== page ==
Turkey lied and Russians died

In the two days since Turkey shot down a Russian warplane, some facts have emerged.

From a comparative examination of the evidence produced by both sides, the Russian plane appears to have been in Syrian airspace contrary to Turkey's claims  at the time of the attack.  There is no clear evidence that the Russian warplane ever crossed into Turkish airspace, other than less than credible claims by Turkey that are more than offset by the flight path tracings released by Russia.

Turkey is an "airspace violation hypocrite," given how this nation has repeatedly (i.e., thousands of times) violated the airspace of its neighbors to their protests.  And when one of its planes was shot down a few years ago after crossing into Syrian airspace, Turkey claimed that such brief and nonaggressive (aka not on a clear attack pattern) airspace violations were not sufficient grounds to fire on its warplanes.  Now Turkey shoots down a Russian warplane that was clearly not on an attack route toward Turkey, and was not even likely in Turkish airspace, and Turkey's leadership along with far too much of NATO playing the Turkish apologist claims it had a justifiable right to defend its sovereignty.  Pot, meet kettle.

A letter from Turkey to the United Nations was released by Wikileaks, who then did some basic math to show that Turkey's claims regarding the length of the purported Russian airspace violation would have apparently meant the Russian warplane was traveling at, or very near, stall speed.  Hardly a likely scenario.  The international editor of Channel 4 News also questioned how a professional-grade "Turkish TV crew was in the right place, filming in the right direction as [the] Russian plane [was] shot down."  Convenient, all too convenient.

During the incident, a Russian pilot was killed while parachuting from the downed plane, as was a Russian Marine sent to save him.  Russian prime minister Dmitry Medvedev expressed his concerns on Twitter, noting that Turkey's actions are criminal and that "Turkey has demonstrated that it is protecting ISIS."

On these points Medvedev is correct.  Turkey's aggression is an act of war unless it can unequivocally prove that the Russian warplane was in its airspace (which it has not been able to do).  The evidence for Turkish support of ISIS is growing by leaps and bounds as time passes by.  Through its assistance to ISIS, and by its attempts to thwart other nations fighting ISIS, Turkey is a de facto state sponsor of terrorism.  Now keep in mind that this is a state sponsor of terrorism that is a full member of NATO and is accorded the protections therein, notably the Article 5 provision for common defense.  A recipe for disaster if there ever was one.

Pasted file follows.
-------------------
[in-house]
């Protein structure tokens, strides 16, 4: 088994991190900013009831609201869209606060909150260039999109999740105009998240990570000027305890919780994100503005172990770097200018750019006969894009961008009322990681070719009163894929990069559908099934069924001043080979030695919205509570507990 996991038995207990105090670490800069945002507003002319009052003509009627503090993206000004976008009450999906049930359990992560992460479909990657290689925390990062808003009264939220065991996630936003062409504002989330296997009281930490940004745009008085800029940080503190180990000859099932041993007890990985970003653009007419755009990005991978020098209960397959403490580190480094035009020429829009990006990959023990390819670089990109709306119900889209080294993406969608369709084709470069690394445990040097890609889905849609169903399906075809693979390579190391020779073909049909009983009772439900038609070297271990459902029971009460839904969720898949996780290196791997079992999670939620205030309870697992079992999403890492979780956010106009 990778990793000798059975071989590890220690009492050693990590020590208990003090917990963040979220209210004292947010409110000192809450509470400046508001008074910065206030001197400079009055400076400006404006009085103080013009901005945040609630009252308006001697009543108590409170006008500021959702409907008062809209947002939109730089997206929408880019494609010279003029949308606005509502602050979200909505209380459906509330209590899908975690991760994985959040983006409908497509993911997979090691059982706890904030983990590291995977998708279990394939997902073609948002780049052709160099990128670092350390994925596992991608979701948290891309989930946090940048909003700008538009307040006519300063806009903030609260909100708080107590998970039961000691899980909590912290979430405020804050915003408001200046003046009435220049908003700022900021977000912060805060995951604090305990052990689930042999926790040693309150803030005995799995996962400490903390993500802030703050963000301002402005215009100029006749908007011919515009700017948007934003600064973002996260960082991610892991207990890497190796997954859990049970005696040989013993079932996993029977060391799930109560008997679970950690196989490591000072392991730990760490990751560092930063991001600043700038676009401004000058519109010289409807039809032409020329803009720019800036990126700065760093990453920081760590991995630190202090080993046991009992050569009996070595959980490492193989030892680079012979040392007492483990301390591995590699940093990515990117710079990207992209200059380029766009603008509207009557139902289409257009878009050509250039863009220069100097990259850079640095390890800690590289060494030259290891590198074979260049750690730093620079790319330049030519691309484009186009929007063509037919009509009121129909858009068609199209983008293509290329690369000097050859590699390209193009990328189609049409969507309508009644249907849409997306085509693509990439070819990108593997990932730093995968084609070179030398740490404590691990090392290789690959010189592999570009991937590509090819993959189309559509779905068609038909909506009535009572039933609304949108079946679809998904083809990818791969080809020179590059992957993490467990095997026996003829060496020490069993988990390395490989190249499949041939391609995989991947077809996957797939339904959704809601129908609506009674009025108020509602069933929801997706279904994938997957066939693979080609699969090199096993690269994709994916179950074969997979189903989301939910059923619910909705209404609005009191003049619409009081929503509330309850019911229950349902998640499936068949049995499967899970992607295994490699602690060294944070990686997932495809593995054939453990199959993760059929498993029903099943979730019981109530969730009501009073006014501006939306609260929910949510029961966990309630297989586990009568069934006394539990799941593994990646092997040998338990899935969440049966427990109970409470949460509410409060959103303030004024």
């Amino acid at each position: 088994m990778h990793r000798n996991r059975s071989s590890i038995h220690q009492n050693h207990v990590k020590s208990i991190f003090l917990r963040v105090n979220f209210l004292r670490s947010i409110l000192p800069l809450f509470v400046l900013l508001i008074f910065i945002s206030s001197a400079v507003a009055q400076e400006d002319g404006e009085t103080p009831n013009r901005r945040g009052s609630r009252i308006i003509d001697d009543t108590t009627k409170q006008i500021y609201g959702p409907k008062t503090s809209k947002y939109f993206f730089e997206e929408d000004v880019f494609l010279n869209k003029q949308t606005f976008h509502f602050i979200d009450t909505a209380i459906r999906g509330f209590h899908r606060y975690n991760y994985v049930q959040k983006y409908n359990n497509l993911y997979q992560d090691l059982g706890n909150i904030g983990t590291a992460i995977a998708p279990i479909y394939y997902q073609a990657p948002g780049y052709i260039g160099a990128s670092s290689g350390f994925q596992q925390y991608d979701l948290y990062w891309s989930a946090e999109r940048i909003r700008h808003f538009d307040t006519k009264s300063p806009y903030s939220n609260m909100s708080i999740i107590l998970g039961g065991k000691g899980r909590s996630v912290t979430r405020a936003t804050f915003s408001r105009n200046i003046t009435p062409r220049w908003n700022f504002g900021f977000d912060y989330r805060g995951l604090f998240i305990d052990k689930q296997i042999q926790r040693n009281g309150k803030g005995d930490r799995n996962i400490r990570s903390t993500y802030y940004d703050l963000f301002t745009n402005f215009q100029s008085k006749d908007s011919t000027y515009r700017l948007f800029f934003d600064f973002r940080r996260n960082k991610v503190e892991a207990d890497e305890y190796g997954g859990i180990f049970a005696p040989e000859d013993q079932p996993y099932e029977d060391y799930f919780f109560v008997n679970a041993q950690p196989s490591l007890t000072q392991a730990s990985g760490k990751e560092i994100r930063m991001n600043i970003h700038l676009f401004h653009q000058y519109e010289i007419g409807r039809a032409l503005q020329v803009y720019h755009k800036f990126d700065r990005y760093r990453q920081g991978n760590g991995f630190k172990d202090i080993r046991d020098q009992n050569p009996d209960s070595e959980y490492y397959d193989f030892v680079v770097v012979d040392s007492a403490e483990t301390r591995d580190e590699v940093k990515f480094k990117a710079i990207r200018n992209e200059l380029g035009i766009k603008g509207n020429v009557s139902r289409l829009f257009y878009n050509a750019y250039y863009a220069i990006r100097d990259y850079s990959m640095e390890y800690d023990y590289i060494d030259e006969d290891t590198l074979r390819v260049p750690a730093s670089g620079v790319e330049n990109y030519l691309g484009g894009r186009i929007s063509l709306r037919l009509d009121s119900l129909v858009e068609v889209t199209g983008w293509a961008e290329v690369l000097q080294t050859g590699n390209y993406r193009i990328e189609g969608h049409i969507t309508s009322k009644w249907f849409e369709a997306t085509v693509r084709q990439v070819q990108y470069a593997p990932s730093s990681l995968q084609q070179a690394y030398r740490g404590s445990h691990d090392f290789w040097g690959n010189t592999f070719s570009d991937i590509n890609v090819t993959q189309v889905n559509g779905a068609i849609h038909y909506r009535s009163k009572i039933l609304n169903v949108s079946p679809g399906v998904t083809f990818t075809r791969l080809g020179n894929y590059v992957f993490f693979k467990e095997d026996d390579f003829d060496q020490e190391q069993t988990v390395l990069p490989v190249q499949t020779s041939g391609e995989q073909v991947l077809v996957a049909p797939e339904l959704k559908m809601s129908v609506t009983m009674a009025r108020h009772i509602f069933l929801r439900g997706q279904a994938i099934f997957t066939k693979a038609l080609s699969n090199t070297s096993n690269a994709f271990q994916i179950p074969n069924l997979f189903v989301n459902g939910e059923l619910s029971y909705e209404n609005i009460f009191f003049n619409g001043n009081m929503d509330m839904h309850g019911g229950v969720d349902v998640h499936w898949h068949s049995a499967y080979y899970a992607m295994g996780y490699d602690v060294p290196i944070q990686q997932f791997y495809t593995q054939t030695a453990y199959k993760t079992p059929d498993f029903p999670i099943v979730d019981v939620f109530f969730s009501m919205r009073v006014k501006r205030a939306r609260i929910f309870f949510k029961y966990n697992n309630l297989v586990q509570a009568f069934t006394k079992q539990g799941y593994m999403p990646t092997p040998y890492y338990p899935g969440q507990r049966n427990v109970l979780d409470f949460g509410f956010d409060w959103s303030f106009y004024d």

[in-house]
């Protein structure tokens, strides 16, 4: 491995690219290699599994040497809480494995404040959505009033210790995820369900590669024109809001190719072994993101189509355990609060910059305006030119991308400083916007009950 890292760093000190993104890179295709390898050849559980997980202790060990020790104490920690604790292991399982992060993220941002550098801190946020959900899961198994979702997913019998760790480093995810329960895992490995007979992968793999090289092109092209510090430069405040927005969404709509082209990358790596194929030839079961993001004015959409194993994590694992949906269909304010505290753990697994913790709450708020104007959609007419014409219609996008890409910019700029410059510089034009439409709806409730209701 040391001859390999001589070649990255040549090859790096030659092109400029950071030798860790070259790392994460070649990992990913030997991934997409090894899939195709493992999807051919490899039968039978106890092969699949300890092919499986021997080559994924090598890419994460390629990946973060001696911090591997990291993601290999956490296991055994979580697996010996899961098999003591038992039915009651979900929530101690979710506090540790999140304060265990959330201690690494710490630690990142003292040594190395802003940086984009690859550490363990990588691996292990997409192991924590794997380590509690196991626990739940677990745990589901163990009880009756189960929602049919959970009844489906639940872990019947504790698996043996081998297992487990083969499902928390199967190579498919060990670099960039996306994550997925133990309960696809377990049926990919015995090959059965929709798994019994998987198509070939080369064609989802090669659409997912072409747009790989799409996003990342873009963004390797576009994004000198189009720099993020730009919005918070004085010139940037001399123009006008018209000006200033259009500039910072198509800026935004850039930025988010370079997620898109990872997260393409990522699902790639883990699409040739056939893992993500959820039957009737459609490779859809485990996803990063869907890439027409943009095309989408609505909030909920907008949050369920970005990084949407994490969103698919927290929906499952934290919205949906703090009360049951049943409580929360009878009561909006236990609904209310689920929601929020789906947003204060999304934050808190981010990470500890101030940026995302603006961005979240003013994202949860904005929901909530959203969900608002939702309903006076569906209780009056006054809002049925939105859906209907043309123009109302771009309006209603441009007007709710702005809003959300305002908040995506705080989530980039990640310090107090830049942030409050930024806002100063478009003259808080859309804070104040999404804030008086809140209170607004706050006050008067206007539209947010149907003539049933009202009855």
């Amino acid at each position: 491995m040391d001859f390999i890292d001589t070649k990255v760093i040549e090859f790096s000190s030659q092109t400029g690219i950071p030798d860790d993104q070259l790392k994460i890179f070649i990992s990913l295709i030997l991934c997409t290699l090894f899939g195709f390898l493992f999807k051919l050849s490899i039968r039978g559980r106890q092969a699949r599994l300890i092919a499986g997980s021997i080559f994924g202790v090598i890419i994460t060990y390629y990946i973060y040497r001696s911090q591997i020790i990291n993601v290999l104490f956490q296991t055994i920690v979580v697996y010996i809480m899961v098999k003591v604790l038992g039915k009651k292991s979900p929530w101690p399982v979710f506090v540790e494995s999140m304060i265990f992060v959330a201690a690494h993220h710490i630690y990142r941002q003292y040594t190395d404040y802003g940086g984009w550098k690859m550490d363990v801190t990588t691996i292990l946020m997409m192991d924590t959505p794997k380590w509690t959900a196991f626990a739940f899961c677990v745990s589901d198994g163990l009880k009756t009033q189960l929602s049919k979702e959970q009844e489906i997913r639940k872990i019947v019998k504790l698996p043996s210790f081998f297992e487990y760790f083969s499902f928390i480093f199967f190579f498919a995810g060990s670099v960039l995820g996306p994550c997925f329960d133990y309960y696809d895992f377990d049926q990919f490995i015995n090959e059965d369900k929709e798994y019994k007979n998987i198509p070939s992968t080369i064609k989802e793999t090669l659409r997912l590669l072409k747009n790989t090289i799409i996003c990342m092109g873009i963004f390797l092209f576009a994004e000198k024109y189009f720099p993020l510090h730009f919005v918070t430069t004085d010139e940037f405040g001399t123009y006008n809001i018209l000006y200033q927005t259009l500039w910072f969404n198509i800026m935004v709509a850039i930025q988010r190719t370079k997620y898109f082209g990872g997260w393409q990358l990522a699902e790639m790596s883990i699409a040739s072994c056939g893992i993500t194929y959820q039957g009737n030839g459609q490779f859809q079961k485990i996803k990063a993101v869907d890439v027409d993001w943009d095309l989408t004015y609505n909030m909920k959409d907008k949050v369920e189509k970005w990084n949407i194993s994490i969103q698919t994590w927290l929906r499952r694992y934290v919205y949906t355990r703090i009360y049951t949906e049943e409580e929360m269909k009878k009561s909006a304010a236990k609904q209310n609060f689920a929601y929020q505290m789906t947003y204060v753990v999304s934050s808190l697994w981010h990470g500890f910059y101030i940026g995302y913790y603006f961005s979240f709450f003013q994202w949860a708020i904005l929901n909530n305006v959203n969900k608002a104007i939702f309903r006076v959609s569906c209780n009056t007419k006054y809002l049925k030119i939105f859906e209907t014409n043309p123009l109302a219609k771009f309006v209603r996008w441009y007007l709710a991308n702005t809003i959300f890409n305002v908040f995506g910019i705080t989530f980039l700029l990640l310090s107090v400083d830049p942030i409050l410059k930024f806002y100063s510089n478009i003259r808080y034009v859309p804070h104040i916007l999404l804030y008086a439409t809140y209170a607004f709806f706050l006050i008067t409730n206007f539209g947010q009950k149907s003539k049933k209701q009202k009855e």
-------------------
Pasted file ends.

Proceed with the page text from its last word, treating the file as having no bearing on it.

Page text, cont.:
Consquently, if NATO is serious about fighting ISIS, it will need to start by cleaning up its own backyard.

Turkey's role as an Islamist Trojan Horse within the North Atlantic Alliance isn't any surprise when one considers how it is positioned with respect to other NATO members in terms of religious demographics and income.

Almost 99 percent of Turkey's population is Muslim, making it by far the most Islamist state in NATO.  Albania (a new member that joined in 2009 probably another mistake by the West) also has a dominantly Muslim population (>82 percent), while Bulgaria is at more than 13 percent.  The next nearest proportion of Muslims is in France at 7.5 percent.  To say Turkey is demographically out of place in the Alliance is an understatement.

Turkey is also one of the poorest nations in NATO, having a per capita GDP less than half that of the traditional allies.  Albania and Bulgaria, which along with Turkey make up the most Muslim of the NATO members, are the three poorest member states.

One notes that only 11 nations worldwide have higher Muslim proportions of their total population than Turkey: Mayotte, Jordan, Iraq, Tajikistan, Yemen, Mauritania, Western Sahara, Iran, Tunisia, Afghanistan, and Morocco.  Not exactly a list of geopolitical role models and internal stability.

The common thread for problem states in this region is high Muslim populations coupled with relatively low incomes.  Turkey and Albania have both these indicators and they are flashing red as a warning to the West.